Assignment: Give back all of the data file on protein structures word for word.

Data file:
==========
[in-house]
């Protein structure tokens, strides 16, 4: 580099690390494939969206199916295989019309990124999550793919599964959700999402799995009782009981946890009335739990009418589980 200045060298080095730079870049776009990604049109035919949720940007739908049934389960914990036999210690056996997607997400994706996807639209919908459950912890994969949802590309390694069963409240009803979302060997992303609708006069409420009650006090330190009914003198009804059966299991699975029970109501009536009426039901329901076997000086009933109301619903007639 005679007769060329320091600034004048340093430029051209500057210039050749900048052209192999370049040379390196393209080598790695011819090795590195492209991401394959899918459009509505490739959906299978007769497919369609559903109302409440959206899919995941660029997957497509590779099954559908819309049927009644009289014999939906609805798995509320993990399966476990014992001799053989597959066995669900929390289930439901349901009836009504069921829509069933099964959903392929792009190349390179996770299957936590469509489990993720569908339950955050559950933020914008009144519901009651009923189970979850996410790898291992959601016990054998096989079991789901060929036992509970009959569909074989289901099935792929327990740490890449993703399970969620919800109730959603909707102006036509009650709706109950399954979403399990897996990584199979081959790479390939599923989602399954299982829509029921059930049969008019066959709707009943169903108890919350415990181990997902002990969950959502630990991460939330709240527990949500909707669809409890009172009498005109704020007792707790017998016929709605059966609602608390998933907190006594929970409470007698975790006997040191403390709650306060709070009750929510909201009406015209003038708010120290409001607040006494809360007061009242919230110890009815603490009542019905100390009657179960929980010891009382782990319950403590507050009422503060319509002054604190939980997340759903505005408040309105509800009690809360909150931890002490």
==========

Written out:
[in-house]
């Protein structure tokens, strides 16, 4: 580099690390494939969206199916295989019309990124999550793919599964959700999402799995009782009981946890009335739990009418589980 200045060298080095730079870049776009990604049109035919949720940007739908049934389960914990036999210690056996997607997400994706996807639209919908459950912890994969949802590309390694069963409240009803979302060997992303609708006069409420009650006090330190009914003198009804059966299991699975029970109501009536009426039901329901076997000086009933109301619903007639 005679007769060329320091600034004048340093430029051209500057210039050749900048052209192999370049040379390196393209080598790695011819090795590195492209991401394959899918459009509505490739959906299978007769497919369609559903109302409440959206899919995941660029997957497509590779099954559908819309049927009644009289014999939906609805798995509320993990399966476990014992001799053989597959066995669900929390289930439901349901009836009504069921829509069933099964959903392929792009190349390179996770299957936590469509489990993720569908339950955050559950933020914008009144519901009651009923189970979850996410790898291992959601016990054998096989079991789901060929036992509970009959569909074989289901099935792929327990740490890449993703399970969620919800109730959603909707102006036509009650709706109950399954979403399990897996990584199979081959790479390939599923989602399954299982829509029921059930049969008019066959709707009943169903108890919350415990181990997902002990969950959502630990991460939330709240527990949500909707669809409890009172009498005109704020007792707790017998016929709605059966609602608390998933907190006594929970409470007698975790006997040191403390709650306060709070009750929510909201009406015209003038708010120290409001607040006494809360007061009242919230110890009815603490009542019905100390009657179960929980010891009382782990319950403590507050009422503060319509002054604190939980997340759903505005408040309105509800009690809360909150931890002490």